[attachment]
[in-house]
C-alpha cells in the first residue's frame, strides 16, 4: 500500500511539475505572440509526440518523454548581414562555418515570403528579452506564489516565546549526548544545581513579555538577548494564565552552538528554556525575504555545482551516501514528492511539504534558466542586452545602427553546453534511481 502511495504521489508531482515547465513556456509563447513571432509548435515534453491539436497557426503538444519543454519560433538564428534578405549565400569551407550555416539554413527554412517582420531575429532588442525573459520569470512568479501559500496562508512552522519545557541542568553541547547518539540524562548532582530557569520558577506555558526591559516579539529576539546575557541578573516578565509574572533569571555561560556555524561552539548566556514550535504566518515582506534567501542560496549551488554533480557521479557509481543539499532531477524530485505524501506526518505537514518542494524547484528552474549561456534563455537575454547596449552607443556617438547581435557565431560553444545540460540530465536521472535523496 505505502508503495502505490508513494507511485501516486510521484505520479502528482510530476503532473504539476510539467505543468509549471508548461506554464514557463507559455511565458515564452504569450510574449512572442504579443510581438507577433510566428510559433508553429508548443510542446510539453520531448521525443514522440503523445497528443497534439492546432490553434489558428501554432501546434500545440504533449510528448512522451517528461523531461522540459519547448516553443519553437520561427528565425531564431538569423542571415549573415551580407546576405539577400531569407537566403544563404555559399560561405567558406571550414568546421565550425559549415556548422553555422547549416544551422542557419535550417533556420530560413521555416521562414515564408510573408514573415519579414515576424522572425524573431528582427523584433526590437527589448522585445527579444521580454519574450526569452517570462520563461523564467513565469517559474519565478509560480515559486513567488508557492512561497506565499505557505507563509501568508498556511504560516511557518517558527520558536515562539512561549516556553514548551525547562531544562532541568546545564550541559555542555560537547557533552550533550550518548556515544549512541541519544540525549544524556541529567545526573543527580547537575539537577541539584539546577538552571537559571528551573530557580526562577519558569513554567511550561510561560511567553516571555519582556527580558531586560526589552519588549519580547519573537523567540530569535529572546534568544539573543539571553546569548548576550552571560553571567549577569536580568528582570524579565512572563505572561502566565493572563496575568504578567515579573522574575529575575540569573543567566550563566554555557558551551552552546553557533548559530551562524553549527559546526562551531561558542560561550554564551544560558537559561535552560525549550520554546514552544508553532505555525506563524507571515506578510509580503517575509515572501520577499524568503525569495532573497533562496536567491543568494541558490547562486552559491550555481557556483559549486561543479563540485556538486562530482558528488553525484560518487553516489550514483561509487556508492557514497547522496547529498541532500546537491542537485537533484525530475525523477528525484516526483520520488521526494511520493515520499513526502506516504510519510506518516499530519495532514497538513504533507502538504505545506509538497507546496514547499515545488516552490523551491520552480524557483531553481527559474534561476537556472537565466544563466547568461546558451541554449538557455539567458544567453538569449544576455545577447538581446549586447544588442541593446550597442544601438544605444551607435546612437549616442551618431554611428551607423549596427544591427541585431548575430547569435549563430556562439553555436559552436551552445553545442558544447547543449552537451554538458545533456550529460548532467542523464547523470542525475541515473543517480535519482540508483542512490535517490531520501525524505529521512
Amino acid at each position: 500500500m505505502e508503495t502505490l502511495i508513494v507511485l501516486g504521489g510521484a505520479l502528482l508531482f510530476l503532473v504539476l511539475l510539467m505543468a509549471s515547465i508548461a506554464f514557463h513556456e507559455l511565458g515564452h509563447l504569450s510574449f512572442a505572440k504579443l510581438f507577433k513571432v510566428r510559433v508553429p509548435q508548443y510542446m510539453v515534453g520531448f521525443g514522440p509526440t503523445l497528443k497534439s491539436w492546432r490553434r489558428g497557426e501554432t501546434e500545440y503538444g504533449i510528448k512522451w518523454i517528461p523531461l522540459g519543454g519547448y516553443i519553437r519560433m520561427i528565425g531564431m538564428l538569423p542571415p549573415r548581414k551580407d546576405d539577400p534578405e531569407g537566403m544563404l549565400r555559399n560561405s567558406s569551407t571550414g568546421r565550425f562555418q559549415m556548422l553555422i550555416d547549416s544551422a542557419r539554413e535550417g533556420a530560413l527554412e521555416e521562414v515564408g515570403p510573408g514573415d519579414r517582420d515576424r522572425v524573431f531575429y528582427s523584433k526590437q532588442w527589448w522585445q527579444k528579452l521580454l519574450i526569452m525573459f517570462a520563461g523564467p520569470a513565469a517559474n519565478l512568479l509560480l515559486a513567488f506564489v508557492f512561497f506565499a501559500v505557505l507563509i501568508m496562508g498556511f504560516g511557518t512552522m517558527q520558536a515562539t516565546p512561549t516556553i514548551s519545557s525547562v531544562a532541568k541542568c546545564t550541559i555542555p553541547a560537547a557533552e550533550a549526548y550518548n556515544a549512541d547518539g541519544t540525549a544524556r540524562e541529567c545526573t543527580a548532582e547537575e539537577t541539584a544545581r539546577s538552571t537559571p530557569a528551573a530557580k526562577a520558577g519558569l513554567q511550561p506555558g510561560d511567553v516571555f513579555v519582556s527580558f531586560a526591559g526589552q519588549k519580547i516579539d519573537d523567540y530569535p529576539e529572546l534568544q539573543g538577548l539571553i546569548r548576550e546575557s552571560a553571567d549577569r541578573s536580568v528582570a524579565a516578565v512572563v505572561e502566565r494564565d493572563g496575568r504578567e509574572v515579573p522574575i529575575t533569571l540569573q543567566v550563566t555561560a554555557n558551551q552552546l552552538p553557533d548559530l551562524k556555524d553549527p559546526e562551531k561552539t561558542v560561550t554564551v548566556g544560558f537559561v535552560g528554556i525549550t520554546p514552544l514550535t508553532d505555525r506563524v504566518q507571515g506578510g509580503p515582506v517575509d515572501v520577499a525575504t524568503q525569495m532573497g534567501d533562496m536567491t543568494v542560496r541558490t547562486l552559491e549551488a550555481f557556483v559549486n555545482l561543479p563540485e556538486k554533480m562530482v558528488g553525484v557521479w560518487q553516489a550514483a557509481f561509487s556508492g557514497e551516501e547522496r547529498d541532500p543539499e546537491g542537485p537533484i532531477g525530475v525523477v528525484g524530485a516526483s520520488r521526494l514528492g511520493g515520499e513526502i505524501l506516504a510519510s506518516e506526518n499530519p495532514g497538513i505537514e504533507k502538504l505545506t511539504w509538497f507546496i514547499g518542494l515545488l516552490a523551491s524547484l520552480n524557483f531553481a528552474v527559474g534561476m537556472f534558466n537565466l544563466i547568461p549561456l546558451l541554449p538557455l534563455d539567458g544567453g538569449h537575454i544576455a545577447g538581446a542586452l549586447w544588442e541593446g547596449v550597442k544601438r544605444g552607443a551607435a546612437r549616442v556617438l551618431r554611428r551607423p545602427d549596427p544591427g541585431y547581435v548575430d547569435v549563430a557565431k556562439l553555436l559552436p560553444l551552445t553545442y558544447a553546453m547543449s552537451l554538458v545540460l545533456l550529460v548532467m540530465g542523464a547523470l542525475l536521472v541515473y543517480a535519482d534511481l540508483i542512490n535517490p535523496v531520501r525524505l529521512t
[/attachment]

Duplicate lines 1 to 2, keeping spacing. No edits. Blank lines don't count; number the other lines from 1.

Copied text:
[in-house]
C-alpha cells in the first residue's frame, strides 16, 4: 500500500511539475505572440509526440518523454548581414562555418515570403528579452506564489516565546549526548544545581513579555538577548494564565552552538528554556525575504555545482551516501514528492511539504534558466542586452545602427553546453534511481 502511495504521489508531482515547465513556456509563447513571432509548435515534453491539436497557426503538444519543454519560433538564428534578405549565400569551407550555416539554413527554412517582420531575429532588442525573459520569470512568479501559500496562508512552522519545557541542568553541547547518539540524562548532582530557569520558577506555558526591559516579539529576539546575557541578573516578565509574572533569571555561560556555524561552539548566556514550535504566518515582506534567501542560496549551488554533480557521479557509481543539499532531477524530485505524501506526518505537514518542494524547484528552474549561456534563455537575454547596449552607443556617438547581435557565431560553444545540460540530465536521472535523496 505505502508503495502505490508513494507511485501516486510521484505520479502528482510530476503532473504539476510539467505543468509549471508548461506554464514557463507559455511565458515564452504569450510574449512572442504579443510581438507577433510566428510559433508553429508548443510542446510539453520531448521525443514522440503523445497528443497534439492546432490553434489558428501554432501546434500545440504533449510528448512522451517528461523531461522540459519547448516553443519553437520561427528565425531564431538569423542571415549573415551580407546576405539577400531569407537566403544563404555559399560561405567558406571550414568546421565550425559549415556548422553555422547549416544551422542557419535550417533556420530560413521555416521562414515564408510573408514573415519579414515576424522572425524573431528582427523584433526590437527589448522585445527579444521580454519574450526569452517570462520563461523564467513565469517559474519565478509560480515559486513567488508557492512561497506565499505557505507563509501568508498556511504560516511557518517558527520558536515562539512561549516556553514548551525547562531544562532541568546545564550541559555542555560537547557533552550533550550518548556515544549512541541519544540525549544524556541529567545526573543527580547537575539537577541539584539546577538552571537559571528551573530557580526562577519558569513554567511550561510561560511567553516571555519582556527580558531586560526589552519588549519580547519573537523567540530569535529572546534568544539573543539571553546569548548576550552571560553571567549577569536580568528582570524579565512572563505572561502566565493572563496575568504578567515579573522574575529575575540569573543567566550563566554555557558551551552552546553557533548559530551562524553549527559546526562551531561558542560561550554564551544560558537559561535552560525549550520554546514552544508553532505555525506563524507571515506578510509580503517575509515572501520577499524568503525569495532573497533562496536567491543568494541558490547562486552559491550555481557556483559549486561543479563540485556538486562530482558528488553525484560518487553516489550514483561509487556508492557514497547522496547529498541532500546537491542537485537533484525530475525523477528525484516526483520520488521526494511520493515520499513526502506516504510519510506518516499530519495532514497538513504533507502538504505545506509538497507546496514547499515545488516552490523551491520552480524557483531553481527559474534561476537556472537565466544563466547568461546558451541554449538557455539567458544567453538569449544576455545577447538581446549586447544588442541593446550597442544601438544605444551607435546612437549616442551618431554611428551607423549596427544591427541585431548575430547569435549563430556562439553555436559552436551552445553545442558544447547543449552537451554538458545533456550529460548532467542523464547523470542525475541515473543517480535519482540508483542512490535517490531520501525524505529521512